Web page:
In such redemptive reports, the rule has been to drop every previous mention of his record of racism, misogyny, defense of torture and executions and promises to kill drug traffickers and users, in countless reactionary rants over decades.

In an even more approving tone, Folha de S. Paulo chose as a Sunday headline on November 12, “Market already sees Bolsonaro as an option against Lula.” The report quotes several hedge-fund executives as saying that Bolsonaro’s recent support for privatizations have made him more appealing than Lula, only in passing recalling Bolsonaro’s political past as “controversial.”

The episode chosen to illustrate his “controversial” past is a 1998 interview with a late-night comic in which he called for the execution of then-sitting president Fernando Henrique Cardoso (FHC). Head of a right-wing government completely subordinated to the IMF, Cardoso is a known atheist and former exile as part of the bourgeois opposition to the 1964-1985 dictatorship. Later, in 2016, Bolsonaro would dedicate his vote in favor of Workers Party president Dilma Rousseff’s ouster to General Brilhante Ustra, Rousseff’s torturer in the 1970’s, when she was imprisoned for joining a nationalist urban guerrilla group.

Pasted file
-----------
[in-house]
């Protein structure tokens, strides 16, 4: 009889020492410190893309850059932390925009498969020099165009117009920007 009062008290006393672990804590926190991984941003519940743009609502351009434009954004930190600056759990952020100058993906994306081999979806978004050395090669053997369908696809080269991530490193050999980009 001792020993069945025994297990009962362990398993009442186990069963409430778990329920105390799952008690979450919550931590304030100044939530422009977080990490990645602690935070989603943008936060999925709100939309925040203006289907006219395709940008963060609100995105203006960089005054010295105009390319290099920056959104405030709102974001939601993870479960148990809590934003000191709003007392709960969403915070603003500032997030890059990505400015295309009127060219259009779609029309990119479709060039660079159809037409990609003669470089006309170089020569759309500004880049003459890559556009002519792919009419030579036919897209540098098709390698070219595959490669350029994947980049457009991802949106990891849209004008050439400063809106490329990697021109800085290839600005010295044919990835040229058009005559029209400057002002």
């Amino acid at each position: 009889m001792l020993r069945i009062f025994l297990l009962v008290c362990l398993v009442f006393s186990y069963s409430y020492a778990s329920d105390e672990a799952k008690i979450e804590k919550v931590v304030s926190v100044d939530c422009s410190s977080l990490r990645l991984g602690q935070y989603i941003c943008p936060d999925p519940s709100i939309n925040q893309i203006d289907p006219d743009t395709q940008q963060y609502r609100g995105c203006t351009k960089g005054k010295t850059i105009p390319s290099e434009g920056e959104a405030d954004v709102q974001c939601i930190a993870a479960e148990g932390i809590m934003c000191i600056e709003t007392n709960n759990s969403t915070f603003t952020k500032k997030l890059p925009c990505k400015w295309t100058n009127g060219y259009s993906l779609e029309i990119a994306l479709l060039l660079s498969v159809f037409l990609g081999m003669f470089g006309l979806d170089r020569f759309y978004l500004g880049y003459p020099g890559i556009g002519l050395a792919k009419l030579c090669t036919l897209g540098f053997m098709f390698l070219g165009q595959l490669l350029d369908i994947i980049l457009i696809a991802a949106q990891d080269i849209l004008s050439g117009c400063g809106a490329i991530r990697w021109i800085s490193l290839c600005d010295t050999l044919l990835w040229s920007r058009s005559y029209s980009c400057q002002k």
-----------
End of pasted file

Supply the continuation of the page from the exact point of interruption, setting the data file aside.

The willingness of the bourgeoisie to cast its lot with a fascistic candidate has been clear for over a year. Previously, however, it had signaled its support for the eugenicist João Doria, Jr., best known for his attempts to serve the Sao Paulo’s homeless population a waste-based flour ration, while telling health experts that it wouldn’t be degrading to the poor because they have “no feeding habits, just hunger.”